This week, we’re celebrating the release of the 18th in the Melanie Travis mystery series by the talented Laurien Berenson (four-time winner of the Dog Writers Association of America’s prestigious Maxwell Award). Check out the previous post to see what she has to say about her long-running series. Today, she’s back to talk about the writing process. I hope you’ll leave a comment for Laurien so we can enter you into the drawing for a signed hardbound copy of her new book, The Bark Before Christmas. The drawing closes at 2 p.m. (Central) on Friday, October 2nd and we’ll announce the winner here Friday afternoon.
Writing a long-running series takes a special kind of writing talent, and Laurien has proven she has that talent and much more. The first Melanie Travis mystery, A Pedigree to Die For, came out in 1995. In the 20 years since that first in the series was published, Melanie’s life has changed considerably, and it’s been fun seeing the characters grow and change over time. Here’s Laurien, talking about the craft of writing a long-running series:
What’s most important for you in telling a story?
I know I should say the intricacies of the plot, but truthfully, it’s the characters. It is so important to me to populate my books with characters that readers want to spend time with and experience an adventure with. And in my Melanie Travis series, that means both the humans and the canines! There’s nothing that bugs me more than books that have animal characters and every one has the same personality. The Standard Poodles (and other dogs) in my books are every bit as individual as Melanie Travis and her extended family. Readers write and tell me that my characters feel like old friends and I think that’s the highest praise they can give.
Like most professions, the dog world has its own vocabulary, with much of it unfamiliar to people who don’t breed, show, or train dogs. How do you decide what (and how much) to include for readers unfamiliar with dog shows, breeds, or canine behavior?
If I’m using terms that most non-dog-show people are unfamiliar with I always try to provide a quick explanation. I believe I’ve explained how dog shows work and how a dog achieves its championship in just about every book so far. Also, I don’t shy away from using words (like “bitch” meaning a female dog) that dog people use all the time without thinking twice, but that occasionally offend readers’ sensibilities.
The publishing industry has changed significantly since your first book. How have those changes impacted you and your series?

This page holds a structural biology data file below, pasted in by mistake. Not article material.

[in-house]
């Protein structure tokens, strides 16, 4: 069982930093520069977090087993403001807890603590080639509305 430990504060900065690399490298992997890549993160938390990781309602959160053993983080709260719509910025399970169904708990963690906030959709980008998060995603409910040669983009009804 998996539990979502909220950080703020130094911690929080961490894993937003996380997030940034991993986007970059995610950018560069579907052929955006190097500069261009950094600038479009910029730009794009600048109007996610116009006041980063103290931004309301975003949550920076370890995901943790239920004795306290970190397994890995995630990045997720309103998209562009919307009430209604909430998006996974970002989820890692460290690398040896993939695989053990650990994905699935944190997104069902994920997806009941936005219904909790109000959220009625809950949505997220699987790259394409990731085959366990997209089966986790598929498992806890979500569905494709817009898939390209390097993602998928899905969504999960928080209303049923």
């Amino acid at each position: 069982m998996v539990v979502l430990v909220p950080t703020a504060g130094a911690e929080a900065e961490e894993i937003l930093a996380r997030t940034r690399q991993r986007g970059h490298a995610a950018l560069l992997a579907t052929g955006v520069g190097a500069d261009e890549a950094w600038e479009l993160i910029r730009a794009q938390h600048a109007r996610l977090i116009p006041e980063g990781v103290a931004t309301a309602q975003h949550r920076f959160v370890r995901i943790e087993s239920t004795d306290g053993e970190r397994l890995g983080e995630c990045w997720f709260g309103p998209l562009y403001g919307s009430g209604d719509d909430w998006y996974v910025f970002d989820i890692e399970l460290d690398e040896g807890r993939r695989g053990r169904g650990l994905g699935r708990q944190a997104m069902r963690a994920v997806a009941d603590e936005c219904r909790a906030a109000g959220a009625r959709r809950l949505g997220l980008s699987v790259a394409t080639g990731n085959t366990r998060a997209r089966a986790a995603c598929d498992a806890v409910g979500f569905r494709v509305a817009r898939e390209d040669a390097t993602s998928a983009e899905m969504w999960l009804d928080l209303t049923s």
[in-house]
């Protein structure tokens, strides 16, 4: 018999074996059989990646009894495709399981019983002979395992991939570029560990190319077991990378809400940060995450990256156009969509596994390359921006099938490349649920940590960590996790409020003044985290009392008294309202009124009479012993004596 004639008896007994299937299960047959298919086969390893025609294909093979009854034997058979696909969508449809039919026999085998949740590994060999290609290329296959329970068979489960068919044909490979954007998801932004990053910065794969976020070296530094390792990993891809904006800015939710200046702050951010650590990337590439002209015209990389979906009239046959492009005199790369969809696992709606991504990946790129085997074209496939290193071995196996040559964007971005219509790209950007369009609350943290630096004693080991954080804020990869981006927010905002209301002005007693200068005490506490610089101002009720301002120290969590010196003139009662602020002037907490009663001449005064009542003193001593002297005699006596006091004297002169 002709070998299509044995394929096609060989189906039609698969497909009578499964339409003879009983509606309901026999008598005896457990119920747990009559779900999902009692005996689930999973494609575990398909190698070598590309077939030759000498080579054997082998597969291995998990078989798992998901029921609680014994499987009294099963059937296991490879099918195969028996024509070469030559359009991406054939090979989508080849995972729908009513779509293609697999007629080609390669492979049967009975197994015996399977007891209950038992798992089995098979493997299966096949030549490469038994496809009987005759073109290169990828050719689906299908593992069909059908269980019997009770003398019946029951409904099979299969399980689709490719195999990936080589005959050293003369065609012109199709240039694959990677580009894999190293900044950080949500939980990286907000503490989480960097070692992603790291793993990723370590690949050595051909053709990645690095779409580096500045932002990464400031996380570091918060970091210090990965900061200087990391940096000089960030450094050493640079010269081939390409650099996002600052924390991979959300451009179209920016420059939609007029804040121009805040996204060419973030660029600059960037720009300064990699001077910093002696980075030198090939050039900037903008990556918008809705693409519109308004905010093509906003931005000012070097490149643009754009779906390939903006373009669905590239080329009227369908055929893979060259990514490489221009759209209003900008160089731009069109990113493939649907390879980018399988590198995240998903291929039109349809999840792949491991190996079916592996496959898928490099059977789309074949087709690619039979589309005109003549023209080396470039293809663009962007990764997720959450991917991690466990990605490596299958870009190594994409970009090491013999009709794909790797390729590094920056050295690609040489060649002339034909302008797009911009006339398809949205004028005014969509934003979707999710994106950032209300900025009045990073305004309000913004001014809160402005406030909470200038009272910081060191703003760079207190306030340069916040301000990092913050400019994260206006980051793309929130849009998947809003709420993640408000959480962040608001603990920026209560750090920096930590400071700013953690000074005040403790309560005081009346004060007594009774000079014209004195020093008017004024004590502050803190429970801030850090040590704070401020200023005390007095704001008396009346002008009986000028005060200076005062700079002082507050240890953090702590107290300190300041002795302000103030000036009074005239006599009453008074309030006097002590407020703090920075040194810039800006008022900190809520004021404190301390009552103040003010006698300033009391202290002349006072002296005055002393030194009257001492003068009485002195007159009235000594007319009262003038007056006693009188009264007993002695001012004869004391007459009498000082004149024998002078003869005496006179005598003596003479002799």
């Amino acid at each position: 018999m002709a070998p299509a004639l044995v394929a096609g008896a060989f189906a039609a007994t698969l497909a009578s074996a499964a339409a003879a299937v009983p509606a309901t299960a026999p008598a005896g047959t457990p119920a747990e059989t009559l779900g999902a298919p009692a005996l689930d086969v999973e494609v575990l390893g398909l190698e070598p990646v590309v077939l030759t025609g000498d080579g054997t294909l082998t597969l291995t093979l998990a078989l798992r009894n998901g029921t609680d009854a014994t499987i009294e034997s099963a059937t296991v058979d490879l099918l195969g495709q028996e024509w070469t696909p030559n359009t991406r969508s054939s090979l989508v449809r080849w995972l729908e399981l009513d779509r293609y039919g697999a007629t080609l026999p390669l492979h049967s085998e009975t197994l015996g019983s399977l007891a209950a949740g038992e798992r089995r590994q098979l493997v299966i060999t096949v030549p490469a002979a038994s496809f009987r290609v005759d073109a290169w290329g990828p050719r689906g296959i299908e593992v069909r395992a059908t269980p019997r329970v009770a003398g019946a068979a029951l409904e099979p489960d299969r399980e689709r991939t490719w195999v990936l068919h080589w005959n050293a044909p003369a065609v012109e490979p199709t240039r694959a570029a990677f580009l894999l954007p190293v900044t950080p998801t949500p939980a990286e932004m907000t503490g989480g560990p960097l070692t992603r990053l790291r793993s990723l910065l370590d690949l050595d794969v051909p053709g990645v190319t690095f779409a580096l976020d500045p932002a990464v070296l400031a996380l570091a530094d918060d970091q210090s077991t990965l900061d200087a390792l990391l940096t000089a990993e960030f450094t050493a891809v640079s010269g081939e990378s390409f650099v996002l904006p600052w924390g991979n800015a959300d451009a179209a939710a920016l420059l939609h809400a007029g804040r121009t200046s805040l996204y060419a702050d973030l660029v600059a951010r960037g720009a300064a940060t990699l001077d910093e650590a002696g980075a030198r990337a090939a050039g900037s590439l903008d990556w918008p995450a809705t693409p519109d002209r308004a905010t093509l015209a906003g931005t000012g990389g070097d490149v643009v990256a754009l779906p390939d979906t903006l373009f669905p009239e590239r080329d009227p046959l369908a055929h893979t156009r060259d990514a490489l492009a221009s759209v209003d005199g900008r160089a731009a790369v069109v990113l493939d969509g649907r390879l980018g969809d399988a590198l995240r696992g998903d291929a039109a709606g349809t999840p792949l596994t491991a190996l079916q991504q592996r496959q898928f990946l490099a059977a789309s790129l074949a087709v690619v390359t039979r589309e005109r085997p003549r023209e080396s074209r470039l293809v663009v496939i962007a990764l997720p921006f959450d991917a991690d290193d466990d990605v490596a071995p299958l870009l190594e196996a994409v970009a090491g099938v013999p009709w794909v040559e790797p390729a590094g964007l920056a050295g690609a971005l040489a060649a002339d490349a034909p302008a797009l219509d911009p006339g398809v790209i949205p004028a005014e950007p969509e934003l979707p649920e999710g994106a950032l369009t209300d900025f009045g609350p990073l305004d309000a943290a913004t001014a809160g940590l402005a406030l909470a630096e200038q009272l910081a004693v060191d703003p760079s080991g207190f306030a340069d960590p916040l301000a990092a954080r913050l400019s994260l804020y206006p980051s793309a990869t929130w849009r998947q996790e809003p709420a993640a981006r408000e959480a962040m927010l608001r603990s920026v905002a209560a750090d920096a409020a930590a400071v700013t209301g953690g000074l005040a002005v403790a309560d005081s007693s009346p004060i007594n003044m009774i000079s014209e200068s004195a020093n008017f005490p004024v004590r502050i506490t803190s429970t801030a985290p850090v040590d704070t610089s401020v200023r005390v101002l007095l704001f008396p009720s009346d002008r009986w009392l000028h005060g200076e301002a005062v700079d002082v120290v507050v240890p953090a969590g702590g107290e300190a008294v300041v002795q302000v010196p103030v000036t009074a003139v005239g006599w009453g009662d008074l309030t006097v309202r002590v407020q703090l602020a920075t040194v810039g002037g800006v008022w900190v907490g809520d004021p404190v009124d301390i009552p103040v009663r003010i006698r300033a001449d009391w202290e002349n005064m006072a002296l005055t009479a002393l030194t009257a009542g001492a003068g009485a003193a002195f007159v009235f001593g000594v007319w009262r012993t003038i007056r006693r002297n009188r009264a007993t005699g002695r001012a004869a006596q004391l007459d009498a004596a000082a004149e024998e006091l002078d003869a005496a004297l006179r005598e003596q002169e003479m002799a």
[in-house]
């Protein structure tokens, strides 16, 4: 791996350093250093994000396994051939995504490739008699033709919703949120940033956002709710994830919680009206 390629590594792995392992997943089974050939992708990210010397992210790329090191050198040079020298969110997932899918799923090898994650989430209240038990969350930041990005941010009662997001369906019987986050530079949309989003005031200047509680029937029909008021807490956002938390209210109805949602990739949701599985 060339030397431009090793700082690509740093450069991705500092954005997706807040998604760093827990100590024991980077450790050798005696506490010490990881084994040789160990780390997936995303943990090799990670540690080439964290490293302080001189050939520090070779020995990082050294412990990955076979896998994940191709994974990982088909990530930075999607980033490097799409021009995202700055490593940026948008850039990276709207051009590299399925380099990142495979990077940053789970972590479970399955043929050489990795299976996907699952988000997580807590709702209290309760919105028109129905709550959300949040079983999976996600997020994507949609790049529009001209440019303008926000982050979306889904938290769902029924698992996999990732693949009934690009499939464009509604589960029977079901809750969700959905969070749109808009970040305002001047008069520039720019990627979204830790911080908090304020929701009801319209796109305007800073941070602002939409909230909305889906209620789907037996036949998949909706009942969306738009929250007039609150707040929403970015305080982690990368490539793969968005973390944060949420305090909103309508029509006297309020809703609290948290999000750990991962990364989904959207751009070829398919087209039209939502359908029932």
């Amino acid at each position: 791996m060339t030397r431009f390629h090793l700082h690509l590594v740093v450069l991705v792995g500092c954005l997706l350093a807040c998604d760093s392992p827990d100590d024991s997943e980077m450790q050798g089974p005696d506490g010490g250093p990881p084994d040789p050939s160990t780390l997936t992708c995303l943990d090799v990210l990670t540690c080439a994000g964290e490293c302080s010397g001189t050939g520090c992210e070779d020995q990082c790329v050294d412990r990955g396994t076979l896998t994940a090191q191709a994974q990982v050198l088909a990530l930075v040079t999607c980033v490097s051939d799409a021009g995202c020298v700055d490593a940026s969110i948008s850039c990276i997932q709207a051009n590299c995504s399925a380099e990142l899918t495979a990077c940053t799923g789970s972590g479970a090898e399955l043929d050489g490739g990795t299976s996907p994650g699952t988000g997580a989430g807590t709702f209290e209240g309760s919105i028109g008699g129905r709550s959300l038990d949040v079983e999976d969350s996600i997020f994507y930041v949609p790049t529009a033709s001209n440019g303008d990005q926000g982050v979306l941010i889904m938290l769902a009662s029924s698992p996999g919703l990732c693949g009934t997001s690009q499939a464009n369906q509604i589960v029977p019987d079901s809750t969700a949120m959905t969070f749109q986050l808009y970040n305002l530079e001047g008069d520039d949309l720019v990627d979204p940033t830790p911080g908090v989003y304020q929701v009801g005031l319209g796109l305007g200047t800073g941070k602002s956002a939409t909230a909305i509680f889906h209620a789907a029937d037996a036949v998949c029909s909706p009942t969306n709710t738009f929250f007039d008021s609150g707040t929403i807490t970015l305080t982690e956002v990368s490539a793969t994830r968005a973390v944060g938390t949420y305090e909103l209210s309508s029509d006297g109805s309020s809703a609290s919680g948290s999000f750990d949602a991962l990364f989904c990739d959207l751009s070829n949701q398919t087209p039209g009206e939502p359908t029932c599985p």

Fortunately for me, many of the changes haven’t affected me much at all because I have been working with the same publisher and the same wonderful editor since the early 1990’s. Most notably what is different now is that my books are not only available in paperback and hardcover, they can also purchased in ebook and audio format–two things that were only pipedreams when I first began writing in the 1970s.
Readers are often curious about a writer’s process. Do you, for example, know the end before you start? Or does the solution come to you as you’re writing?
I usually have a pretty good idea of the ending but it’s never set in stone. I find that my characters often do and say unexpected things so if they want to take me some place more interesting than I had planned, I am always happy to follow their lead.
A very successful writer once told me that he never plots his books ahead of time because if he’s not surprised by how things turn out, how will the reader be surprised? I thought that was an interesting take on the writing process, and I’ve tried to keep my plotting more fluid ever since.
What do you find most/least enjoyable about writing?
Most enjoyable: you can do it at any time of day or night, there’s no commute, and you can always write with a dog on your lap.
Least enjoyable: the amount of time between when I finish writing a book and when I finally find out if readers like it or not. By the time a book is published, I’m already mostly finished with the next one, so emotionally I’ve moved on. I wish that readers and I could be excited about the same book at the same time.
Some visitors to this site are interested in writing mysteries. Suggestions for them?
Read. Read. Read! There’s no better way to figure out what works and what doesn’t when it comes to writing a book.
Laurien’s books can be bought online and in brick-and mortar stores, including Amazon, Barnes & Noble, Books A Million, Kobo, Apple, Target, Walmart, and many independent bookstores.
Okay, readers and fans: it’s your turn! Leave a comment here for a chance to win a signed copy of Laurien’s book. If you’ve read the series, let us know if you have a favorite. New to the series? Don’t be shy; ask questions about dogs, writing, mysteries, etc. The drawing closes at 2 p.m. (Central) on Friday, October 2nd and we’ll draw the winner then.